The PSHEE Programme content spans six broad themes:

  1. Personal and social education
  2. Health education
  3. Citizenship
  4. Environmental and global issues
  5. Careers and study skills
  6. Economic education.

PSHEE is delivered in the dedicated weekly PSHEE lesson combined with lectures and workshops scheduled at other times. Strong links with PSHEE and other areas of the curriculum are strongly encouraged. Sessions are led by Form Tutors, Pastoral Heads, the School Counsellor and the School Nurses. Outside speakers are also regularly involved, for example Sevenoaks District Council assist on the topic of Citizenship.

Girls On Board

Walthamstow Hall became a Girls on Board School in 2018.

Girls on Board is an award winning approach to help pupils between the ages of 8 and 18 to understand and navigate the complexities and dynamics of friendships.

The language, methods and ideas employed by the scheme enable pupils to solve their own friendship problems and recognises that they are usually the only ones who can. By empowering girls to find their own solutions, parents need worry less, schools can focus more on the curriculum and the pupils learn more effectively – because they are happier.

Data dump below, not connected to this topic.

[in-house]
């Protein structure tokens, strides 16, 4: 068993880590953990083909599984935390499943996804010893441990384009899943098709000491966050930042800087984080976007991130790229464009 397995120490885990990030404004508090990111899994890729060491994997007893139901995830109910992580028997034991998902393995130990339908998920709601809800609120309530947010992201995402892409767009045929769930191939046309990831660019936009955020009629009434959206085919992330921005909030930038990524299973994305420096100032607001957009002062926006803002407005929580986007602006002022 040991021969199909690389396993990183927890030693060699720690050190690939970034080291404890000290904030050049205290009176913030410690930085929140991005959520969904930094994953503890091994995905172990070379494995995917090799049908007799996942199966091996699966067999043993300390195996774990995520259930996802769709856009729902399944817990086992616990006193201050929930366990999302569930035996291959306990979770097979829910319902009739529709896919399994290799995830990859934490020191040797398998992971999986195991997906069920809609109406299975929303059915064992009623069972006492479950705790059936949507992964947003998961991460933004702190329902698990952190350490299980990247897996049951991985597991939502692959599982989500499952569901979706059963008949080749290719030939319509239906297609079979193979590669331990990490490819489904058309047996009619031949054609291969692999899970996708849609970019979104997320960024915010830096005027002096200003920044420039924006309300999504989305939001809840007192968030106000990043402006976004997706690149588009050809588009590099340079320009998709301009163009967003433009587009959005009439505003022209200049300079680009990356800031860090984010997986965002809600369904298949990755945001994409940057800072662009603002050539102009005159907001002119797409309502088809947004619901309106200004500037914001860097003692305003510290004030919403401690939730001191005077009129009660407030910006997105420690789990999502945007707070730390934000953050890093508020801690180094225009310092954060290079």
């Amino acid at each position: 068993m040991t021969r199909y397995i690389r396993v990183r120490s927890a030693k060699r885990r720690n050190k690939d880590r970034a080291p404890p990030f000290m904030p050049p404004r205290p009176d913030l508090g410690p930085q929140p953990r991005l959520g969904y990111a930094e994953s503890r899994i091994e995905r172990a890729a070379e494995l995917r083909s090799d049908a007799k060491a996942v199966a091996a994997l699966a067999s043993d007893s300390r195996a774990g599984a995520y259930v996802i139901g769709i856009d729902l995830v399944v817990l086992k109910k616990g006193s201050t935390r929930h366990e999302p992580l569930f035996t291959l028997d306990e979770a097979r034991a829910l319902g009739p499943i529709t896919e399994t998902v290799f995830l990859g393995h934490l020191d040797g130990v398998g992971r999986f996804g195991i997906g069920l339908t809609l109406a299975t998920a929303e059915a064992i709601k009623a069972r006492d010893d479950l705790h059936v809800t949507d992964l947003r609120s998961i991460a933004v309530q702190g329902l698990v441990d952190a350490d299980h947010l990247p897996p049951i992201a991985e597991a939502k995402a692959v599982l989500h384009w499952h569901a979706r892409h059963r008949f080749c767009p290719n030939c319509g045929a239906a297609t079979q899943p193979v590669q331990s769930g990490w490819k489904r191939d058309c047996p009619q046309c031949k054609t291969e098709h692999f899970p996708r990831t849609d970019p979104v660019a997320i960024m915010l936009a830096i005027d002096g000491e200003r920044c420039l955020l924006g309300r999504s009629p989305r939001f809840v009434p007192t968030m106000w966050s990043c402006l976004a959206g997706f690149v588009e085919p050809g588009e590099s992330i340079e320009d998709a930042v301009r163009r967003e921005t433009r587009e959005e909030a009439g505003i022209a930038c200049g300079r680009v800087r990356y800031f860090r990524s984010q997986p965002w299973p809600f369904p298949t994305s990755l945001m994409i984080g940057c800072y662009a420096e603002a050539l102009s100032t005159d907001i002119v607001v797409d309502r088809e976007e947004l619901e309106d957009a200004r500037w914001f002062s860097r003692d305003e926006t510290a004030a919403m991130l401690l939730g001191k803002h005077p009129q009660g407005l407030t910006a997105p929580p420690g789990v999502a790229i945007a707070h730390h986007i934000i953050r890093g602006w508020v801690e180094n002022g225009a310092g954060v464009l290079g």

Dozens of schools and hundreds of teachers across the UK are now supporting thousands of pupils in their friendships through Girls on Board which was recognised for excellence and innovation at the Independent Schools Association (ISA) Annual Awards.

Girls on Board website

Medical Matters and First Aid

Walthamstow Hall maintains a Medical Centre manned by qualified nursing cover throughout the normal working day. In addition, other members of teaching and non-teaching staff, particularly those who are responsible for hazardous subjects or processes, have first-aid qualifications.

Rewards and Sanctions

Walthamstow Hall’s approach to both rewards and sanctions reflects and supports the School’s ethos and code of conduct. We seek to reward and celebrate each person’s successes, talents and endeavours. Rewards are designed to recognise both achievement and effort and encourage leadership, diligence, initiative and good behaviour as well as a sense of responsibility to each other in the School community. We try to place emphasis on achievements rather than failings, with thanks, praise and encouragement wherever possible. A positive approach which reinforces good behaviour and standards is the ideal to which we aspire. Sanctions, if necessary, are seen as regrettable and are intended to be proportionate and appropriate, fair and consistent. None of the School’s punishments will be degrading or humiliating.


Any Safeguarding concerns should be directed to: